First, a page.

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Police question suspects arrested in raid on mosque
LONDON -- British police investigating armed Algerian groups suspected of planning an attack using the deadly poison ricin studied seized documents Tuesday and interrogated seven men, most of them North African, arrested in a raid on a radical London mosque.
A day after the raid, Prime Minister Tony Blair told lawmakers there was no doubt Osama bin Laden's al-Qaida terrorist network would try to attack Britain.
Blair said he thinks it's "inevitable" that al-Qaida will try in some form or other. "I think we can see evidence from the recent arrests that the terrorist network is here, as it is around the rest of the world," Blair said Tuesday.
Experts said Monday's early morning raid on the Finsbury Park Mosque marked a toughening of Britain's counterterrorism policy.
Dozens of officers used a battering ram to storm the red-brick north London mosque in the latest operation linked to the Jan. 5 discovery of ricin -- highly toxic poison extracted from castor beans -- in an apartment 2 miles away.
The seven suspects -- six North Africans aged 23-48 and a 22-year-old Eastern European who were arrested under the Terrorism Act 2000 -- were being questioned at a London police station. Officers have 72 hours before they must charge or release the men.
The mosque is known to be a center of radical Islam and, according to security officials, a fertile recruiting ground for extremists.
Previous worshippers include shoe-bomber Richard Reid and extremists who plotted to blow up the U.S. Embassy in Paris, officials say.
Intelligence agencies had the mosque under surveillance for months before the raid, and newspaper reports said Britain's MI5 domestic intelligence service had intercepted thousands of e-mails sent from computers there.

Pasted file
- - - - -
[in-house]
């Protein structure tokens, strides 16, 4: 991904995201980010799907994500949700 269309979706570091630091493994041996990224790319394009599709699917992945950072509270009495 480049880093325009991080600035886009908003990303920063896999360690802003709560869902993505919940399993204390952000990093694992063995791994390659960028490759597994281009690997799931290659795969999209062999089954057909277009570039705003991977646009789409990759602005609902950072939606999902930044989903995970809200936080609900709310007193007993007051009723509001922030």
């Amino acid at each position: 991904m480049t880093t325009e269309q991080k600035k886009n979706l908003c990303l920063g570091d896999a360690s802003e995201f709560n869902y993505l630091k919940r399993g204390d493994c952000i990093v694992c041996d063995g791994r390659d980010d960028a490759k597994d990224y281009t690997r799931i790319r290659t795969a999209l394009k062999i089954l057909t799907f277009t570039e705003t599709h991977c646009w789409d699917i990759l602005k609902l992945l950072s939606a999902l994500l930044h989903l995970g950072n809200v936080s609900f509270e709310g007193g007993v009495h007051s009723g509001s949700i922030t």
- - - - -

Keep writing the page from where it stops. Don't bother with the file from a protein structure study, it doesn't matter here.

Since the ricin find, news reports have said security agencies are investigating a network of Algerian extremists in Britain, possibly linked to Algeria's radical Armed Islamic Group.
Algerian groups in Britain "are probably linked in inspiration" to al-Qaida, but not directly connected to bin Laden's terrorist network, Stevenson said.
Intelligence experts say some members have attended terrorist training camps in Afghanistan, where chemical and biological weapons like ricin may have been on the training agendas.
Algerian community leaders say dozens of Algerian extremists have come to Britain in the last few years to escape a crackdown by French authorities. Mohammed Sekkoum, head of the Algerian Refugee Council in London, has said that as many as 100 Algerian terrorists have entered Britain in the past two years -- to the alarm of most Algerians in the country.
France has criticized Britain in the past for failing to crack down on North African extremists on its soil. Britain's relatively liberal asylum laws and willingness to let exiled radicals continue their political activities have made it an attractive base for dissidents of all stripes.
But experts say extremists increasingly see Britain as a target, particularly given Blair's staunch support of the United States over the war on terrorism and Iraq.
Al-Masri, the Egyptian-born firebrand preacher who is wanted in Yemen on terrorist charges, was not arrested in the raid. Al-Masri denied any link with terrorist activities.
Five North Africans have been charged with chemical weapons offenses over the ricin find -- including 36-year-old Nasreddine Fekhadji, charged on Monday, who lived just around the corner from the mosque.
Kamel Bourgass, 27, has been charged with the murder of Detective Constable Stephen Oake, the policeman stabbed to death during a Jan. 14 raid in the northern city of Manchester.